Your calves and thighs tighten, cramping, causing both your legs to plant firmly onto the ground. You try to lift your left leg, then your right, but they refuse to move. Every muscle in your body seizes and begins burning as your brain fires signal after signal for your body to move, to run.

Your legs remain rooted, your arms frozen, your eyes locked into a gaze with a giant creature flying above you as it lazily slithers down from the sky.

A massive snake of blue and black scales, with wings of red, yellow, and blue feathers, glides toward you.

Fangs flash.

You feel two sharp pains in your neck, like needles the size of nails driven into your flesh.

Your vision darkens as your body grows colder and colder. A shiver begins, then halts, your muscles still refusing to do anything except burn as they stay flexed.

Feathers and scales cross your vision as the world around you tilts and fades to black.

Congratulations, you've just seen El Peuchen, a legendary shapeshifting creature of the Mapuche peoples of southern Chile and southwestern Argentina. Unfortunately for you, it also killed you before you even knew what was happening.

Stories of El Peuchen cover a good portion of the southern tip of South America, and I found accounts of them as far as the northern tip of Antarctica.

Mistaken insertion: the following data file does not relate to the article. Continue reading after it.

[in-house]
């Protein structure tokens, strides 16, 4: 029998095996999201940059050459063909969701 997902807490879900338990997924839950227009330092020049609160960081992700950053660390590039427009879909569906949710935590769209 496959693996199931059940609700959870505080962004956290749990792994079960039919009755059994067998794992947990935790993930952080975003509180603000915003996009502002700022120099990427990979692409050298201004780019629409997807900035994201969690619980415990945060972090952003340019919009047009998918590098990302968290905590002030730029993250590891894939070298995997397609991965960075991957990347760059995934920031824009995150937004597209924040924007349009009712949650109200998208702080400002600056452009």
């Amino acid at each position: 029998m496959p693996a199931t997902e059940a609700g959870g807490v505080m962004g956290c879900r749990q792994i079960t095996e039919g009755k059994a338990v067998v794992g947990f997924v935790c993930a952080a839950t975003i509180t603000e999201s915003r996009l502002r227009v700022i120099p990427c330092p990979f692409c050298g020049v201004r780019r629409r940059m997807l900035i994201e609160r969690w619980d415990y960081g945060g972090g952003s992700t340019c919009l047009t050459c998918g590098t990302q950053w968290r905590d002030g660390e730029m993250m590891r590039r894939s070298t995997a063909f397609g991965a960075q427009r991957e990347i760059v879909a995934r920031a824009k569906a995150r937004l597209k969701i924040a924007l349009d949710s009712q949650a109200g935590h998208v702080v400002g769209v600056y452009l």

A map of South America with southern Chile and Argentina circled in red along with the northern tip of Antarctica.
Most stories come from South America, but a few come from the icy region of Antarctica.

Descriptions of El Peuchen primarily come from the Mapuche of South America, but the Chilote peoples of the Chilean Archipelago also tell some stories. Accounts vary somewhat, but it is typically described as a bird with the shape of a snake or a snake with wings. El Peuchen is a shapeshifter that can take the form of anything it desires but often takes the shape of a monstrous flying snake that makes strange whistling noises as it flies through the air. Larger than a man, it swoops down to feed on blood, particularly that of goats and sheep, but sometimes humans. Its gaze paralyzes its prey, making hunting a simple matter.

The word "peuchen" in Chile is also used to describe the vampire bat (Desmodus rotundus). But, really, there's just no way to confuse one of these tiny adorable bats with a massive blood-sucking snake with wings.

The face of an adorable vampire bat with a smushed nose and fangs.
"I don't even have feathers!"

Some theories state that El Peuchen is related to or possibly even the same creature (it can shapeshift, after all) as the legendary chupacabra.

After a lot of digging, I found that one of the earliest written records of El Peuchen still available comes from a Spanish—Mapuche dictionary titled " "Araucano-Spanish, Spanish-Araucano Dictionary" from 1916 by Father Félix de Augusta. He was a missionary who spent years with the Mapuche people studying the Mapuche language and defending the rights of indigenous people.